If lack of concentration is deleterious to musicianship, it is exponentially more harmful to Christian devotion. In the first Psalm the man is called blessed who meditates constantly upon the law of the LORD. While the word “meditate” often conjures in modern imaginations the kind of mind-emptying activity characteristic of some forms of Eastern religion, the meditation enjoined upon the Christian is one not of mental emptying but of mental focusing. We are to ponder—deeply—the Word of God, reading the Scriptures and thinking of who God is and particularly what he has done for us in Christ. This is a discipline about which our forefathers, perhaps especially the Puritans, wrote often, but one which is often lost upon modern Christians.

Think about it, fellow Christian. How often do you sit down to read Scripture or to pray, and yet have difficulty quietening your mind enough to focus upon what you are reading, or to pray in any coherent sense at all? The same barrage of interruptions that plagues the musician is present here, too, only the activity being interrupted is infinitely more important. Instead of coming before the God of the universe the way a supplicant should address a benevolent but still all-powerful sovereign, we come to God with incoherent babbling that we would never use to communicate even to our fellow human beings. The Puritans understood the reality of distraction in prayer as well, but instead of accepting it they exhorted their readers to struggle and persevere in prayer and Scripture reading past any initial period of distraction until adequate focus was achieved. Sadly, in our hectic modern lives even the most earnest Christians set aside too little time to pray at all, much less to persist and strive in prayer until a more meaningful and focused devotion is achieved.

While these are the two areas of my life where I most often experience the negative effects of distraction, there are others as well. I find it harder to sit and read a book for an extended period of time. This can be attributed in small part to my problems with back and neck pain but I usually find my mind wandering well before any pain sets in. Listening to sermons, having meaningful conversations, and even listening to great music are harder for me to do beyond a superficial level than they were before electronic distractions became so ubiquitous. Surely I’m not the only one who has found that the constant flood of information and stimulation has led not to greater productivity and engagement, except on the most superficial level. Thinking, working, and interacting on a deeper level has nearly become impossible.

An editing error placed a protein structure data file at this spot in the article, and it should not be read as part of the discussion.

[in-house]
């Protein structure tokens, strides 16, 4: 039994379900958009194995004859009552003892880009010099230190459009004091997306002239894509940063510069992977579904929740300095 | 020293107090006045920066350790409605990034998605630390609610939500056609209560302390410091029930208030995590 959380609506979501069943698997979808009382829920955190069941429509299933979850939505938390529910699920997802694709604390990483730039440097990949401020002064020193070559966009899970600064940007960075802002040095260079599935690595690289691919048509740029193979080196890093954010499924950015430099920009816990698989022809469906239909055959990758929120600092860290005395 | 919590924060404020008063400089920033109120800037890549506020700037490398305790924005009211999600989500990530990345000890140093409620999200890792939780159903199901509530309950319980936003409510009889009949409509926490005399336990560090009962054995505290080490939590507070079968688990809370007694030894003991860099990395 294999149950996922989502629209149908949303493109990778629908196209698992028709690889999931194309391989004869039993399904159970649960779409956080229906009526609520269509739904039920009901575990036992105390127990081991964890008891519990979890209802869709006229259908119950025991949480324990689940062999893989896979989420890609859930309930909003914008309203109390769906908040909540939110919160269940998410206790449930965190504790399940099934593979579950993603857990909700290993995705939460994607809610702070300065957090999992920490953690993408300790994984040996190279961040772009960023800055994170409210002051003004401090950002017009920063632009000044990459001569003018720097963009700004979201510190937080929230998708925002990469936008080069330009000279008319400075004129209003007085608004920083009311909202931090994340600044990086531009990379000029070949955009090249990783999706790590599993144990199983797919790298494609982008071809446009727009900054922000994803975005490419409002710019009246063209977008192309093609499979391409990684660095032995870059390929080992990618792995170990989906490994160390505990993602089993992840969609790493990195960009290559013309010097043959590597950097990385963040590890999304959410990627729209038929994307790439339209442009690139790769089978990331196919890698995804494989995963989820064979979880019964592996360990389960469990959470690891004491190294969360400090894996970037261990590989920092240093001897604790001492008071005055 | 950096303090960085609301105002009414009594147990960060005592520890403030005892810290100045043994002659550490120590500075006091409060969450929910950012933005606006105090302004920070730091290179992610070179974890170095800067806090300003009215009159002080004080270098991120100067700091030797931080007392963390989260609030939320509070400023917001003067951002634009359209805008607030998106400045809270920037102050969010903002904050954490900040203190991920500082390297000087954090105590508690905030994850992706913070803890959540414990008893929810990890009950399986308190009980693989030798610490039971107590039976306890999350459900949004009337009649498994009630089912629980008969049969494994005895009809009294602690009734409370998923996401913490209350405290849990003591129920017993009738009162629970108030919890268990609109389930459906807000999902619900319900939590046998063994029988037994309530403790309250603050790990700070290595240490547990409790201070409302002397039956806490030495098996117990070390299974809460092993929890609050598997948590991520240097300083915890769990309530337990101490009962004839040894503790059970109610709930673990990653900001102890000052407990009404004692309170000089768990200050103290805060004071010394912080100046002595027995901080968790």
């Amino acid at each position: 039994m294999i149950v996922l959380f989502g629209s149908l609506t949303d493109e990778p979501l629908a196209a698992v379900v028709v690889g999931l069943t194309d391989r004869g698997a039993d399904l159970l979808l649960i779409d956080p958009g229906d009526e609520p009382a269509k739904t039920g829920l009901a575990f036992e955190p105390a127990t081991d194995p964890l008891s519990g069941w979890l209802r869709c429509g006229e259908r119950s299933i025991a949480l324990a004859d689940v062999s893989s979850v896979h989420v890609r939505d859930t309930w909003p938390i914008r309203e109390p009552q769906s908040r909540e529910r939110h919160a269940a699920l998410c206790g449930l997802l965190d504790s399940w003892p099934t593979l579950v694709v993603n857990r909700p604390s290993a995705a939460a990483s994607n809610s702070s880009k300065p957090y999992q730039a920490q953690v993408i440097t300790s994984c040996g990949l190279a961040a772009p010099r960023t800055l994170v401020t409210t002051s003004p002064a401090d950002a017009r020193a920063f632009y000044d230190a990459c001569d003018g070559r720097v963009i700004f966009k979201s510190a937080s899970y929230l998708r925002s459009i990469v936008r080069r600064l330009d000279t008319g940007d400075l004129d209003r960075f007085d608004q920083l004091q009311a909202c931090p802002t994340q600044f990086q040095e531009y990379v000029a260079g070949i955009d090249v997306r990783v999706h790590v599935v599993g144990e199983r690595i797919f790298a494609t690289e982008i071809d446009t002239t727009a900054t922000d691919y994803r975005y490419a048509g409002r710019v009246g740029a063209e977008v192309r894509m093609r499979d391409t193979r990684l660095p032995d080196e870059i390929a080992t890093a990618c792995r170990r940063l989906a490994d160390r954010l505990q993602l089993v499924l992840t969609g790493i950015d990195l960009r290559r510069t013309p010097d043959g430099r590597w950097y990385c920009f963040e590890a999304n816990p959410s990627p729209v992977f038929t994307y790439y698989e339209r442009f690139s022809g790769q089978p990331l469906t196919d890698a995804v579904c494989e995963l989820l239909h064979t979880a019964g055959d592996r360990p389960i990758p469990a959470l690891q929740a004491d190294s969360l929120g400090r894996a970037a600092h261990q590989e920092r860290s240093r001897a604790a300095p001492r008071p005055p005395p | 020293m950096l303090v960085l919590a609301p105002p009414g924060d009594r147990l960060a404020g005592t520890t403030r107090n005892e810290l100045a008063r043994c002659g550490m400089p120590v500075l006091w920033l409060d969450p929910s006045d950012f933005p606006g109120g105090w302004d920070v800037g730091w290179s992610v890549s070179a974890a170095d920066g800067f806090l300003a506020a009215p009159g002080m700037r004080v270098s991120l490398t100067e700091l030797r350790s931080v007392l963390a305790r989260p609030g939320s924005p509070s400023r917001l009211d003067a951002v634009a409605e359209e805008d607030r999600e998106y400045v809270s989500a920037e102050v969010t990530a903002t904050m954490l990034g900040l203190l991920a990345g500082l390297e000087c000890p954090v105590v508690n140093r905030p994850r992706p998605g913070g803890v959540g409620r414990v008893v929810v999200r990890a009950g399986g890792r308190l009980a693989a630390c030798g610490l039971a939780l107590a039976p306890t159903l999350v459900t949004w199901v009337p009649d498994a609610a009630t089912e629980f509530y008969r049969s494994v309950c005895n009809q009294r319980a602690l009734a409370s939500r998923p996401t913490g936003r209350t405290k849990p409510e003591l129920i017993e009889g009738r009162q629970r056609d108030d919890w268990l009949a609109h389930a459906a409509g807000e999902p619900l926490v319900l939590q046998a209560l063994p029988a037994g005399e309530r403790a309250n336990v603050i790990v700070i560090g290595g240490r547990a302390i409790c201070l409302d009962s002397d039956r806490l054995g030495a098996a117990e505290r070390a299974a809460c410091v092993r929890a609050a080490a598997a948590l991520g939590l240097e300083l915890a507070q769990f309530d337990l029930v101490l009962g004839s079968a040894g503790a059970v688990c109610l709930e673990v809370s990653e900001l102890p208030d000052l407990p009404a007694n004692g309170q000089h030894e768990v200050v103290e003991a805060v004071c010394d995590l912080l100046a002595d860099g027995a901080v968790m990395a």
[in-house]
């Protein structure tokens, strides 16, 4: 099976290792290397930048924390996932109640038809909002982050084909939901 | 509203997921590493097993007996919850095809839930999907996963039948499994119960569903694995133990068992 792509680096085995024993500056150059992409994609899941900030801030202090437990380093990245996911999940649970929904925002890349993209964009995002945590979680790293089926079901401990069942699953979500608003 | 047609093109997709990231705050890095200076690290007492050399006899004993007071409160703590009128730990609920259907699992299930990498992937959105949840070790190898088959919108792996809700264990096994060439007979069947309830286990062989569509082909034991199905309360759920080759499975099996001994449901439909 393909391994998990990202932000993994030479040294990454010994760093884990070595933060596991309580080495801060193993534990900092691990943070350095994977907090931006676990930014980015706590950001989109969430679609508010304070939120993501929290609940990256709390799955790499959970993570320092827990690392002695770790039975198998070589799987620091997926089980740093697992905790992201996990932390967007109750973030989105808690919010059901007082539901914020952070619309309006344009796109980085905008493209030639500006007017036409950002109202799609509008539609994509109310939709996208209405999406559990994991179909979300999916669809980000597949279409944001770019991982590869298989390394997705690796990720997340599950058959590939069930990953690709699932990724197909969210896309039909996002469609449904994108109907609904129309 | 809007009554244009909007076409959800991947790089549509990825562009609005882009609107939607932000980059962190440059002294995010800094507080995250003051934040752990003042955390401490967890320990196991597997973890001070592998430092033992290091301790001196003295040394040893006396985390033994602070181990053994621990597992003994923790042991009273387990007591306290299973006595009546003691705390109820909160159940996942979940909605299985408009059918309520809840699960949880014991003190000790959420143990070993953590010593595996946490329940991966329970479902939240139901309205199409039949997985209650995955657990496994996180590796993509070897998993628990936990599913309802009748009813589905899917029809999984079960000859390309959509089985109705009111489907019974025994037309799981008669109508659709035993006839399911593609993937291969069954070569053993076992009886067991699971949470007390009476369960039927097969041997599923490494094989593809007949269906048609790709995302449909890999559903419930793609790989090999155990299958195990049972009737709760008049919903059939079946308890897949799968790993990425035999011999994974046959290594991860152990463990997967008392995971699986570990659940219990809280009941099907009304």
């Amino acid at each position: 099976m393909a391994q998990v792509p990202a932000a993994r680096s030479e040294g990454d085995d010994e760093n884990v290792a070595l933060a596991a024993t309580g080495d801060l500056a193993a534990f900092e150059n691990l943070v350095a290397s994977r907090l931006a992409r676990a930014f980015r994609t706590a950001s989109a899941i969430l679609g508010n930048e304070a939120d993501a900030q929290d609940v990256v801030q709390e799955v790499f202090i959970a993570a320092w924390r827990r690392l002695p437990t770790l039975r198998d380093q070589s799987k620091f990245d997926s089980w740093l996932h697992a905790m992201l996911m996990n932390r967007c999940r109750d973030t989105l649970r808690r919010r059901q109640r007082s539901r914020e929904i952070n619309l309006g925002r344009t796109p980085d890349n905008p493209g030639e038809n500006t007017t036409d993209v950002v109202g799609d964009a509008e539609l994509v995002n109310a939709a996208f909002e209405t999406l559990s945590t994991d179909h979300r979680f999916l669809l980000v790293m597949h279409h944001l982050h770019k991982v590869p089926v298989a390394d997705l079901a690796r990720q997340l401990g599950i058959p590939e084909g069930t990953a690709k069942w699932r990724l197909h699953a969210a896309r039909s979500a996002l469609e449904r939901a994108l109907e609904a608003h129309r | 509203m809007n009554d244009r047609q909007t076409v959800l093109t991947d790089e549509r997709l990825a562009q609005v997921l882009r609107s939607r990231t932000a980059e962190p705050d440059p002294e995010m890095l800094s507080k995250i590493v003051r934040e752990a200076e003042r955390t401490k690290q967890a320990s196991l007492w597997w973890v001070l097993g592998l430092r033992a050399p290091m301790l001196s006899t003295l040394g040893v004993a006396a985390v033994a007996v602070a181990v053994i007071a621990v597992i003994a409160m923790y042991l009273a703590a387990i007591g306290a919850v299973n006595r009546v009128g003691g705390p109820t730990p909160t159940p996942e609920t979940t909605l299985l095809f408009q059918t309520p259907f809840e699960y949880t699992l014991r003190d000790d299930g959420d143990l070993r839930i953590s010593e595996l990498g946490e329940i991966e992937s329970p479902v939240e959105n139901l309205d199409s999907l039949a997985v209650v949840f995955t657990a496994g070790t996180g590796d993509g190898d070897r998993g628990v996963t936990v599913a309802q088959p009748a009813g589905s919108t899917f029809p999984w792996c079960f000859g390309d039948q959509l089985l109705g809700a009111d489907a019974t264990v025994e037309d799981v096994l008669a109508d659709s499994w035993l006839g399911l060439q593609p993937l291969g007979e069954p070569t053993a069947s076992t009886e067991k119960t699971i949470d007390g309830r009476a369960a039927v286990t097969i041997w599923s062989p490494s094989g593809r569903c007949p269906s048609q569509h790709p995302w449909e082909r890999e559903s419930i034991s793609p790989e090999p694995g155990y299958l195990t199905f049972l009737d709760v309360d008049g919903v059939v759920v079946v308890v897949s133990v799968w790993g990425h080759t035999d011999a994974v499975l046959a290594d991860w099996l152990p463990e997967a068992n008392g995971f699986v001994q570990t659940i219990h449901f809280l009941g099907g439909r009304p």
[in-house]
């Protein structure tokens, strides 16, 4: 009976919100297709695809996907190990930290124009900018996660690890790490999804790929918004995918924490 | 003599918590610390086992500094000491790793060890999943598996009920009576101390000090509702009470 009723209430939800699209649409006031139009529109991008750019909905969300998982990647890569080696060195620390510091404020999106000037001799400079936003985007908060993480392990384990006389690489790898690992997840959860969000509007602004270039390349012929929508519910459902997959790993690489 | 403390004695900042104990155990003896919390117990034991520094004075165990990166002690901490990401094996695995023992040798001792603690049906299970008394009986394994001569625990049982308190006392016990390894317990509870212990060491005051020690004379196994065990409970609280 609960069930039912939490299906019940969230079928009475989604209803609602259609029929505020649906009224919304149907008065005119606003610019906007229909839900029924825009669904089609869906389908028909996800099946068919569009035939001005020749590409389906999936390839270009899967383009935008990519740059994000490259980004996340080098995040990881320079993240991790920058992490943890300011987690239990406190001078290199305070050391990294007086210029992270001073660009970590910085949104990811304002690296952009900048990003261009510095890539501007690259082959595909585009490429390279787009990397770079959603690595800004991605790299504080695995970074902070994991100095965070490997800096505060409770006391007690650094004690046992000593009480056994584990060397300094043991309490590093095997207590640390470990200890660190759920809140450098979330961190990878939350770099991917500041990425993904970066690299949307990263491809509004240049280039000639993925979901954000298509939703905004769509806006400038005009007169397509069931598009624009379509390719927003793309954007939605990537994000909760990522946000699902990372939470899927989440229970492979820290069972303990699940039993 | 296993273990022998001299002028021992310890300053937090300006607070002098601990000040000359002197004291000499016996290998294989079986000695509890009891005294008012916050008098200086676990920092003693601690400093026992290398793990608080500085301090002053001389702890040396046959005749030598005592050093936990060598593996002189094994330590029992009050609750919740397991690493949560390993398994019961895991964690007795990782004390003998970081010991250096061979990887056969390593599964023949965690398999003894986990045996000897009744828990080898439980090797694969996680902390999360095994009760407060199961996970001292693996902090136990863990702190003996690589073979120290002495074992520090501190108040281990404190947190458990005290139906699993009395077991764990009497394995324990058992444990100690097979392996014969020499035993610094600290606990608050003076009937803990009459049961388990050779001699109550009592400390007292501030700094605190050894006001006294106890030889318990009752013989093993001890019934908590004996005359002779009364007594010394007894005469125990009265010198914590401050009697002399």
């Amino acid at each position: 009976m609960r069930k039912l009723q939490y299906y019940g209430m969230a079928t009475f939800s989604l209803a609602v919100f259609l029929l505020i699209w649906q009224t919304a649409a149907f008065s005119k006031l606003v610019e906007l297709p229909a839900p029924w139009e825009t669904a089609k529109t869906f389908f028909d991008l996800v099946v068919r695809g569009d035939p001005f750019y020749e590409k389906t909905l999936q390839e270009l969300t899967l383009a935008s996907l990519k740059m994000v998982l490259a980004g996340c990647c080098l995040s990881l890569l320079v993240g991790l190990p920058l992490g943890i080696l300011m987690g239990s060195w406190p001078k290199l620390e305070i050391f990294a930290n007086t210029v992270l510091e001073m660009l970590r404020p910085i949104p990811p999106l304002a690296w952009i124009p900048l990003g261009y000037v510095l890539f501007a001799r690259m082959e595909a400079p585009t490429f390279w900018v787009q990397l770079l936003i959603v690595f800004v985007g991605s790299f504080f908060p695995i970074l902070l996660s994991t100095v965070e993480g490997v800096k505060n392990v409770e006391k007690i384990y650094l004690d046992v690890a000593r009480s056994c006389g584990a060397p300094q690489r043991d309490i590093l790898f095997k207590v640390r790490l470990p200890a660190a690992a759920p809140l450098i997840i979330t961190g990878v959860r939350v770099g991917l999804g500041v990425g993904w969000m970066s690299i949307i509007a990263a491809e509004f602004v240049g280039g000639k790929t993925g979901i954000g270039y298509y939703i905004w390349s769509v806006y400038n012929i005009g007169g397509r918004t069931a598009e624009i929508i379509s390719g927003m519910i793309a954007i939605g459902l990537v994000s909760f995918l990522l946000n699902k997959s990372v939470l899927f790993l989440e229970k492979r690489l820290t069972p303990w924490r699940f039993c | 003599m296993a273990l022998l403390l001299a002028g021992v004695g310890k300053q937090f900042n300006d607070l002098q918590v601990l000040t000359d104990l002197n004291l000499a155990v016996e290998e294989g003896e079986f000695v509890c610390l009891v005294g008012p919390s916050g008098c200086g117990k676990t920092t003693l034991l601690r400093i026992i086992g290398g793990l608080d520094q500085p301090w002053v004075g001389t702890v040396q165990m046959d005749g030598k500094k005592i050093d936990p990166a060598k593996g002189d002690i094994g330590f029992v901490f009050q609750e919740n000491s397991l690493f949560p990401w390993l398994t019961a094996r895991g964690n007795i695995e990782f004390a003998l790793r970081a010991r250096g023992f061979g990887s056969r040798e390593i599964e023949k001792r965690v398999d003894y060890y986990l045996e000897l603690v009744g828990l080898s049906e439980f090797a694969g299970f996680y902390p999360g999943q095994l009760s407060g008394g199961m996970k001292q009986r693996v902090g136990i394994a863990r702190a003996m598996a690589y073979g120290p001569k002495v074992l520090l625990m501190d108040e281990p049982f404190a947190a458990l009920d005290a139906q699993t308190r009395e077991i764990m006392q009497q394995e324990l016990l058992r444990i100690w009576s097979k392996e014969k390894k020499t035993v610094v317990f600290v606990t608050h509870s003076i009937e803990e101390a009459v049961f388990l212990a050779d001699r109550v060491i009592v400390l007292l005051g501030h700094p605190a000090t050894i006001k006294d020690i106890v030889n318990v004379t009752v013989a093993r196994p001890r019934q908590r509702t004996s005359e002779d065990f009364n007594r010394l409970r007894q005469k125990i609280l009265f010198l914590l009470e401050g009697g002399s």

So what’s the solution? Sadly, I don’t have one, so I suppose my writing today is little better than a rant or screed that fails to meet my own standard for blogging—that I want to write things that are genuinely edifying to others. While turning off the phone and computer seem like a simple solution, until our workplaces and social circles stop demanding constant connectivity implementing that solution will not be possible. In any case, I hope it will be helpful to at least openly discuss the problem. Musicians, our constant connection to gadgets and gizmos—to say nothing of the various wanderings of our own minds independent of technology—leaves us less able to engage with our art with the level of precision or expression that great music demands. We need to be able to quieten our minds and souls in order to bring the required devotion to our art, both for the glory of God and for the edification of ourselves and others. That quiet and rest—for musicians and for every other human being—is ultimately found in the Lord Jesus Christ, who invites us in Matthew 11 to come to him and find rest. And yet here also we must learn to put away the cares and distractions of our hectic modern lives in order to meditate upon Christ and upon his Word. I won’t pretend to have mastered this, but I know that I must try, both for the sake of my work and for the betterment of my soul.

Come to me, all who labor and are heavy laden, and I will give you rest. Take my yoke upon you, and learn from me, for I am gentle and lowly in heart, and you will find rest for your souls. For my yoke is easy, and my burden is light. (Matthew 11:28-30)

Posted in Christian Worldview, Music and Theology, Performing, Practical Christianity, Practicing, Prayer, Reading and Study, Teaching Low Brass

Coping with (Potential) Disaster: Reflections on an Unlikely Biblical Story

I am a natural worrier. As a Christian and more specifically as a Calvinist I know that God declares the end from the beginning (Isaiah 46:10), that he works everything together for my good and for his glory (Romans 8:28), and that moreover I am commanded not to worry but to pray regarding my concerns (Philippians 4:6-7). But I still worry, and thus often need to add repentance for that worry to my prayers.